Wee Walk Richmond

Walking is something we do a lot at Terra Nova Nature School.  Ann Pelo, a wise and distinguished Early Childhood Educator, in her book The Goodness of Rain, encourages us to “Walk the Land” as a way of supporting children to develop an ecological identity.  Walking encourages us to slow down.  When we walk regularly we become sufficiently familiar with a place that we begin to notice change – changes in plants and animals; in colours and sounds; in the textures of a place.
Walking outside the fenced playgrounds of childcare programs or schools is not necessarily a common practice, however, so we are particularly proud of the City of Richmond and it’s local Community Associations for organizing ‘Wee Walk’.  ‘Wee Walk’ is just one of many initiatives that encourage Richmond’s citizens to get out and move their bodies!  It is great to see this event moving to include not only physical literacy, but also nature literacy.  Garden City Park is a treasure – an expansive green space in the heart of the city with places for both active movement and contemplative walking.  And did you know that it is also an ‘arboretum’?  The park’s collection of varied tree species are marked by informative signs to help “Learn the Names”, another of Ann Pelo’s suggestions.  Whether we are children or adults, when we walk, we learn to make connections across places and experiences.  Imagine my excitement at finally recognizing a familiar tree common to Terra Nova – ‘Western Crab Apple’.  In fact, my neighbourhood biking route is called ‘Crab Apple Ridge’!  So keep walking!  Not just once a year as a special event, but as a daily practice in your school, alone, or with your family.  Moments of wonder await, just around the corner.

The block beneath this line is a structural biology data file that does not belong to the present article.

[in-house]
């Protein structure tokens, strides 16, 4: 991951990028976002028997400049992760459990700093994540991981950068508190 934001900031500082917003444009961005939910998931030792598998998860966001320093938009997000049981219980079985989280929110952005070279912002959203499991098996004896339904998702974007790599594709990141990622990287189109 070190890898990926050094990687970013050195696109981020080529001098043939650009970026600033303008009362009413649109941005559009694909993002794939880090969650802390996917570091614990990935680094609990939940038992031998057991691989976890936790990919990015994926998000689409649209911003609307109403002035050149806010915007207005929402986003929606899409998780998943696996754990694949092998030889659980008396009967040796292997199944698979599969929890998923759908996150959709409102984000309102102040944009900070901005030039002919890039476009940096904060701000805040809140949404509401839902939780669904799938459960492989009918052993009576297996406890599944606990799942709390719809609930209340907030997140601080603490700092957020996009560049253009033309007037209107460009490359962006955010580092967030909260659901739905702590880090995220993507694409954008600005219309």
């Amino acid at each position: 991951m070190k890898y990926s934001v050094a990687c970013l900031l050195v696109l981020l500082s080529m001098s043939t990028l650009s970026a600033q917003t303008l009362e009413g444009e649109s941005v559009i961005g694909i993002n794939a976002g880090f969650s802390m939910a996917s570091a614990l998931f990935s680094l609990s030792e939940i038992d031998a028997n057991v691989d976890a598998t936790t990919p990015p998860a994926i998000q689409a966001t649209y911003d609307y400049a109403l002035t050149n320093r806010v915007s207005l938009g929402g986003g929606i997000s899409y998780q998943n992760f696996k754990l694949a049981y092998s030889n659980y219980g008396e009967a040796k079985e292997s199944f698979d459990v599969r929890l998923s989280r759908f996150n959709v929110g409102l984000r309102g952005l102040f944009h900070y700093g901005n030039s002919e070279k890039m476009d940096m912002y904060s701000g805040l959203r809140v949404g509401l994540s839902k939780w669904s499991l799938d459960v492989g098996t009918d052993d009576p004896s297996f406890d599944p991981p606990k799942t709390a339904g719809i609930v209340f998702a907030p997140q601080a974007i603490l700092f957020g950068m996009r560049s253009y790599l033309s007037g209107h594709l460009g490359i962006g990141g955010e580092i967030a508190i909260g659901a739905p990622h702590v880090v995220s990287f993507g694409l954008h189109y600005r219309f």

And some additional pictures from our week…. here Kate’s small Owls group is observing pond insects using the water magniviewers:

more pond life, Eagles notice a frog!

art-making in the fresh air:

outdoor blocks and loose parts always stimulate creative and cooperative play, such as Frazer and Darel’s ‘cookie making machine’:

An opportunity for quiet sensory play in the shade using small bottles, droppers, water and colour:

Working collaboratively with a partner to render a bird drawing from a photographic image as inspiration:

And, always, cooking and eating together! Our newest volunteer, Ruth, demonstrated her hydration backpack to the Owls, we enjoyed sushi made with local ‘fuki’ – thank you Misuzu – and rapini fresh from Kate’s garden!

Finally, we never forget to play and find joy with one another! With gratitude for our full weeks together, Kate